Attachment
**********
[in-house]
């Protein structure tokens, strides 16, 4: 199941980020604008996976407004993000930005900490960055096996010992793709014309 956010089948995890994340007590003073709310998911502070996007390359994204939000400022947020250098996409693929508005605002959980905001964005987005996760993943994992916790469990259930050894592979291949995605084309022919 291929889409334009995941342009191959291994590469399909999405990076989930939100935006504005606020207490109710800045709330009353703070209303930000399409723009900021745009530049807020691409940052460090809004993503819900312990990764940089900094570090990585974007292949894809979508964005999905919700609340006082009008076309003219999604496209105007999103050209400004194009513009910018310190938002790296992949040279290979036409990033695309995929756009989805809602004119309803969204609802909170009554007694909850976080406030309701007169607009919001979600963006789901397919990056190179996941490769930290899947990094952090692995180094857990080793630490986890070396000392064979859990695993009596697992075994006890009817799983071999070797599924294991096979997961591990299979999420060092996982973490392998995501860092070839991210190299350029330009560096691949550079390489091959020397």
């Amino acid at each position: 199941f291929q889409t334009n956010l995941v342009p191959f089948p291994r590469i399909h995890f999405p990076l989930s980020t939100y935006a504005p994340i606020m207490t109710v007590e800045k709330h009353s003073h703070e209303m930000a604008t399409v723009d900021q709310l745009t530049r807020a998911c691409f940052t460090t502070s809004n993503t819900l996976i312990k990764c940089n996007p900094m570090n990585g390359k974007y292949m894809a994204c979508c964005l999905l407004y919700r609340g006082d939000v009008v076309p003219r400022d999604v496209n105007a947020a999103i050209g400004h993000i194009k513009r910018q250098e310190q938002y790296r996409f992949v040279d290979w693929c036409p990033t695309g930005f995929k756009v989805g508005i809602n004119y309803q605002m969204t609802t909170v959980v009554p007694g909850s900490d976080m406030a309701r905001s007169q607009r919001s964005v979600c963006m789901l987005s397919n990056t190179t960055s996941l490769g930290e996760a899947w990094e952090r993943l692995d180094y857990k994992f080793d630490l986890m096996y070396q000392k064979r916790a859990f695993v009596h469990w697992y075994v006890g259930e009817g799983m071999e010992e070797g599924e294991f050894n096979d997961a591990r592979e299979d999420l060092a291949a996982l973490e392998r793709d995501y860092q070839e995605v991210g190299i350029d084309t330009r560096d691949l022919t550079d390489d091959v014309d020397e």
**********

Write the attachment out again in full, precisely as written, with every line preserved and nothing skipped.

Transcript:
[in-house]
């Protein structure tokens, strides 16, 4: 199941980020604008996976407004993000930005900490960055096996010992793709014309 956010089948995890994340007590003073709310998911502070996007390359994204939000400022947020250098996409693929508005605002959980905001964005987005996760993943994992916790469990259930050894592979291949995605084309022919 291929889409334009995941342009191959291994590469399909999405990076989930939100935006504005606020207490109710800045709330009353703070209303930000399409723009900021745009530049807020691409940052460090809004993503819900312990990764940089900094570090990585974007292949894809979508964005999905919700609340006082009008076309003219999604496209105007999103050209400004194009513009910018310190938002790296992949040279290979036409990033695309995929756009989805809602004119309803969204609802909170009554007694909850976080406030309701007169607009919001979600963006789901397919990056190179996941490769930290899947990094952090692995180094857990080793630490986890070396000392064979859990695993009596697992075994006890009817799983071999070797599924294991096979997961591990299979999420060092996982973490392998995501860092070839991210190299350029330009560096691949550079390489091959020397």
């Amino acid at each position: 199941f291929q889409t334009n956010l995941v342009p191959f089948p291994r590469i399909h995890f999405p990076l989930s980020t939100y935006a504005p994340i606020m207490t109710v007590e800045k709330h009353s003073h703070e209303m930000a604008t399409v723009d900021q709310l745009t530049r807020a998911c691409f940052t460090t502070s809004n993503t819900l996976i312990k990764c940089n996007p900094m570090n990585g390359k974007y292949m894809a994204c979508c964005l999905l407004y919700r609340g006082d939000v009008v076309p003219r400022d999604v496209n105007a947020a999103i050209g400004h993000i194009k513009r910018q250098e310190q938002y790296r996409f992949v040279d290979w693929c036409p990033t695309g930005f995929k756009v989805g508005i809602n004119y309803q605002m969204t609802t909170v959980v009554p007694g909850s900490d976080m406030a309701r905001s007169q607009r919001s964005v979600c963006m789901l987005s397919n990056t190179t960055s996941l490769g930290e996760a899947w990094e952090r993943l692995d180094y857990k994992f080793d630490l986890m096996y070396q000392k064979r916790a859990f695993v009596h469990w697992y075994v006890g259930e009817g799983m071999e010992e070797g599924e294991f050894n096979d997961a591990r592979e299979d999420l060092a291949a996982l973490e392998r793709d995501y860092q070839e995605v991210g190299i350029d084309t330009r560096d691949l022919t550079d390489d091959v014309d020397e």